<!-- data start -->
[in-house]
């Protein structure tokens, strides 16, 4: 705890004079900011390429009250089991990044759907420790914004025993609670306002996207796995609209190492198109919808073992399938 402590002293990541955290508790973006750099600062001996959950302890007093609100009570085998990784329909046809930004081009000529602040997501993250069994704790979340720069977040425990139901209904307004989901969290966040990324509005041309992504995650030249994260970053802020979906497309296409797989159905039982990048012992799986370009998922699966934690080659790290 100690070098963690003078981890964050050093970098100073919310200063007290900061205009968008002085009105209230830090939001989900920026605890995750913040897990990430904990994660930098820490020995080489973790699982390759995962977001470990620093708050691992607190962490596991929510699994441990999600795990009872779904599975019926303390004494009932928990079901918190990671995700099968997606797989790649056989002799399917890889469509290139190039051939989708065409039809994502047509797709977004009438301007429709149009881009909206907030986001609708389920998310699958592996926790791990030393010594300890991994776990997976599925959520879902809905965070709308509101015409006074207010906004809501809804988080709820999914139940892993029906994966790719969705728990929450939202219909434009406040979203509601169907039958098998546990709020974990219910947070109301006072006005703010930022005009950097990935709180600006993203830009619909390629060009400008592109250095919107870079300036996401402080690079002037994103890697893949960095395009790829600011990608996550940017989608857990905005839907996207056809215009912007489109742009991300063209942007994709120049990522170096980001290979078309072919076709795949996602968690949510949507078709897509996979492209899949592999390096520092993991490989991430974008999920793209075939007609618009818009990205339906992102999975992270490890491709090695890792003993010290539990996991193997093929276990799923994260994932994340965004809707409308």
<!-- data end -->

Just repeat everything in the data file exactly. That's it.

[in-house]
């Protein structure tokens, strides 16, 4: 705890004079900011390429009250089991990044759907420790914004025993609670306002996207796995609209190492198109919808073992399938 402590002293990541955290508790973006750099600062001996959950302890007093609100009570085998990784329909046809930004081009000529602040997501993250069994704790979340720069977040425990139901209904307004989901969290966040990324509005041309992504995650030249994260970053802020979906497309296409797989159905039982990048012992799986370009998922699966934690080659790290 100690070098963690003078981890964050050093970098100073919310200063007290900061205009968008002085009105209230830090939001989900920026605890995750913040897990990430904990994660930098820490020995080489973790699982390759995962977001470990620093708050691992607190962490596991929510699994441990999600795990009872779904599975019926303390004494009932928990079901918190990671995700099968997606797989790649056989002799399917890889469509290139190039051939989708065409039809994502047509797709977004009438301007429709149009881009909206907030986001609708389920998310699958592996926790791990030393010594300890991994776990997976599925959520879902809905965070709308509101015409006074207010906004809501809804988080709820999914139940892993029906994966790719969705728990929450939202219909434009406040979203509601169907039958098998546990709020974990219910947070109301006072006005703010930022005009950097990935709180600006993203830009619909390629060009400008592109250095919107870079300036996401402080690079002037994103890697893949960095395009790829600011990608996550940017989608857990905005839907996207056809215009912007489109742009991300063209942007994709120049990522170096980001290979078309072919076709795949996602968690949510949507078709897509996979492209899949592999390096520092993991490989991430974008999920793209075939007609618009818009990205339906992102999975992270490890491709090695890792003993010290539990996991193997093929276990799923994260994932994340965004809707409308």